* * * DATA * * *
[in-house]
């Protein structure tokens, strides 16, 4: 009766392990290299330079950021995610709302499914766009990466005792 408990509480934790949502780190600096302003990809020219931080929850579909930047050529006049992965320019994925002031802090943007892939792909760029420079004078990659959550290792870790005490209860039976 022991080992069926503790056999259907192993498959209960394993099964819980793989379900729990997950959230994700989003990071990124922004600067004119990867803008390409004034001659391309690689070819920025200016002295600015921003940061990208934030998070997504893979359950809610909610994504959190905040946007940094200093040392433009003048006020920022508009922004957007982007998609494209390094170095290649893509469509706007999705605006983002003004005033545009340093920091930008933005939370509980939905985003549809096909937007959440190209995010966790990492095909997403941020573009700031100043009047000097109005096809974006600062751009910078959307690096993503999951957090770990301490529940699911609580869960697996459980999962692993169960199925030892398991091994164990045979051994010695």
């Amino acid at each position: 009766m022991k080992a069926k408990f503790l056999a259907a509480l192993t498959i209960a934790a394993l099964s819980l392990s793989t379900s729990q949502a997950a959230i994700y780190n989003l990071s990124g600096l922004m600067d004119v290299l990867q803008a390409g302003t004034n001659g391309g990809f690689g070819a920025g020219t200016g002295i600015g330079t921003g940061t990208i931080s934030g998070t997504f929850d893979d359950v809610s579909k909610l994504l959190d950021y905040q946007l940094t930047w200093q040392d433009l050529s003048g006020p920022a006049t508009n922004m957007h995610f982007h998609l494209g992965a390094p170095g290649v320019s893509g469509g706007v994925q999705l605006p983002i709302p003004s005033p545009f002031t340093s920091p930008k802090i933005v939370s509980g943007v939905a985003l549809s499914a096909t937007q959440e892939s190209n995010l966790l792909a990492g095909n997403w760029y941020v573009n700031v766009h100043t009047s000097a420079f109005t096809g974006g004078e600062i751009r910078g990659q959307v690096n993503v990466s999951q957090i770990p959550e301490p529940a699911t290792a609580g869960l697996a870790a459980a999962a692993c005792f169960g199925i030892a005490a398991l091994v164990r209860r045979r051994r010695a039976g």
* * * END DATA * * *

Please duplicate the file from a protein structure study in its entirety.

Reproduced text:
[in-house]
């Protein structure tokens, strides 16, 4: 009766392990290299330079950021995610709302499914766009990466005792 408990509480934790949502780190600096302003990809020219931080929850579909930047050529006049992965320019994925002031802090943007892939792909760029420079004078990659959550290792870790005490209860039976 022991080992069926503790056999259907192993498959209960394993099964819980793989379900729990997950959230994700989003990071990124922004600067004119990867803008390409004034001659391309690689070819920025200016002295600015921003940061990208934030998070997504893979359950809610909610994504959190905040946007940094200093040392433009003048006020920022508009922004957007982007998609494209390094170095290649893509469509706007999705605006983002003004005033545009340093920091930008933005939370509980939905985003549809096909937007959440190209995010966790990492095909997403941020573009700031100043009047000097109005096809974006600062751009910078959307690096993503999951957090770990301490529940699911609580869960697996459980999962692993169960199925030892398991091994164990045979051994010695």
């Amino acid at each position: 009766m022991k080992a069926k408990f503790l056999a259907a509480l192993t498959i209960a934790a394993l099964s819980l392990s793989t379900s729990q949502a997950a959230i994700y780190n989003l990071s990124g600096l922004m600067d004119v290299l990867q803008a390409g302003t004034n001659g391309g990809f690689g070819a920025g020219t200016g002295i600015g330079t921003g940061t990208i931080s934030g998070t997504f929850d893979d359950v809610s579909k909610l994504l959190d950021y905040q946007l940094t930047w200093q040392d433009l050529s003048g006020p920022a006049t508009n922004m957007h995610f982007h998609l494209g992965a390094p170095g290649v320019s893509g469509g706007v994925q999705l605006p983002i709302p003004s005033p545009f002031t340093s920091p930008k802090i933005v939370s509980g943007v939905a985003l549809s499914a096909t937007q959440e892939s190209n995010l966790l792909a990492g095909n997403w760029y941020v573009n700031v766009h100043t009047s000097a420079f109005t096809g974006g004078e600062i751009r910078g990659q959307v690096n993503v990466s999951q957090i770990p959550e301490p529940a699911t290792a609580g869960l697996a870790a459980a999962a692993c005792f169960g199925i030892a005490a398991l091994v164990r209860r045979r051994r010695a039976g």